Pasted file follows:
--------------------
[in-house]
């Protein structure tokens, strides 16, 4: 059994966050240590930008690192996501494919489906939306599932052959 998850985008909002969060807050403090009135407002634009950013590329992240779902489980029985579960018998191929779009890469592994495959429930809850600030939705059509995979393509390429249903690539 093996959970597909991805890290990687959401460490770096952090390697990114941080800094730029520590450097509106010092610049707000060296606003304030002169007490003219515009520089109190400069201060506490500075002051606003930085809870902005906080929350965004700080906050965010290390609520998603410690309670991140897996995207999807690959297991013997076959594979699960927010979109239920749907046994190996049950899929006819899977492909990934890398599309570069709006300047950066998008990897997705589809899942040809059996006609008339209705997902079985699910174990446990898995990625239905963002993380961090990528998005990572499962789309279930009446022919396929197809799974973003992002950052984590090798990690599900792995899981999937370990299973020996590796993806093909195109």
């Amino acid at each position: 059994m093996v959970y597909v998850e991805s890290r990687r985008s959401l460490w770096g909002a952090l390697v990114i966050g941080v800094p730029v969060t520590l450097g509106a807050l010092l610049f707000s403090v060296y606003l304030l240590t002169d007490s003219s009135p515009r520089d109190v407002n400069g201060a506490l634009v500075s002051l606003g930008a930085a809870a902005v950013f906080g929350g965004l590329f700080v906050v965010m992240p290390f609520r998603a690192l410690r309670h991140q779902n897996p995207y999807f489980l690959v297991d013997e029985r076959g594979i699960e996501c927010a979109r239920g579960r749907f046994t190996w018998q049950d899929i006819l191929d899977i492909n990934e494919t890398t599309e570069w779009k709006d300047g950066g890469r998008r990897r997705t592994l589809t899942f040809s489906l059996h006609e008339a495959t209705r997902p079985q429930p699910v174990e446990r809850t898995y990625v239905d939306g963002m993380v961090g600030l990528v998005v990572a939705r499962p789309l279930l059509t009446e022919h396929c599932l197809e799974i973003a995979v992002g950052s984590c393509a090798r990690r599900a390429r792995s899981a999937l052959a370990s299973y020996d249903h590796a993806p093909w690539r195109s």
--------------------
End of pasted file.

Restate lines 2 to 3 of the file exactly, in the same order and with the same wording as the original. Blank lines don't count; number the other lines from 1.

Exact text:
């Protein structure tokens, strides 16, 4: 059994966050240590930008690192996501494919489906939306599932052959 998850985008909002969060807050403090009135407002634009950013590329992240779902489980029985579960018998191929779009890469592994495959429930809850600030939705059509995979393509390429249903690539 093996959970597909991805890290990687959401460490770096952090390697990114941080800094730029520590450097509106010092610049707000060296606003304030002169007490003219515009520089109190400069201060506490500075002051606003930085809870902005906080929350965004700080906050965010290390609520998603410690309670991140897996995207999807690959297991013997076959594979699960927010979109239920749907046994190996049950899929006819899977492909990934890398599309570069709006300047950066998008990897997705589809899942040809059996006609008339209705997902079985699910174990446990898995990625239905963002993380961090990528998005990572499962789309279930009446022919396929197809799974973003992002950052984590090798990690599900792995899981999937370990299973020996590796993806093909195109």
């Amino acid at each position: 059994m093996v959970y597909v998850e991805s890290r990687r985008s959401l460490w770096g909002a952090l390697v990114i966050g941080v800094p730029v969060t520590l450097g509106a807050l010092l610049f707000s403090v060296y606003l304030l240590t002169d007490s003219s009135p515009r520089d109190v407002n400069g201060a506490l634009v500075s002051l606003g930008a930085a809870a902005v950013f906080g929350g965004l590329f700080v906050v965010m992240p290390f609520r998603a690192l410690r309670h991140q779902n897996p995207y999807f489980l690959v297991d013997e029985r076959g594979i699960e996501c927010a979109r239920g579960r749907f046994t190996w018998q049950d899929i006819l191929d899977i492909n990934e494919t890398t599309e570069w779009k709006d300047g950066g890469r998008r990897r997705t592994l589809t899942f040809s489906l059996h006609e008339a495959t209705r997902p079985q429930p699910v174990e446990r809850t898995y990625v239905d939306g963002m993380v961090g600030l990528v998005v990572a939705r499962p789309l279930l059509t009446e022919h396929c599932l197809e799974i973003a995979v992002g950052s984590c393509a090798r990690r599900a390429r792995s899981a999937l052959a370990s299973y020996d249903h590796a993806p093909w690539r195109s």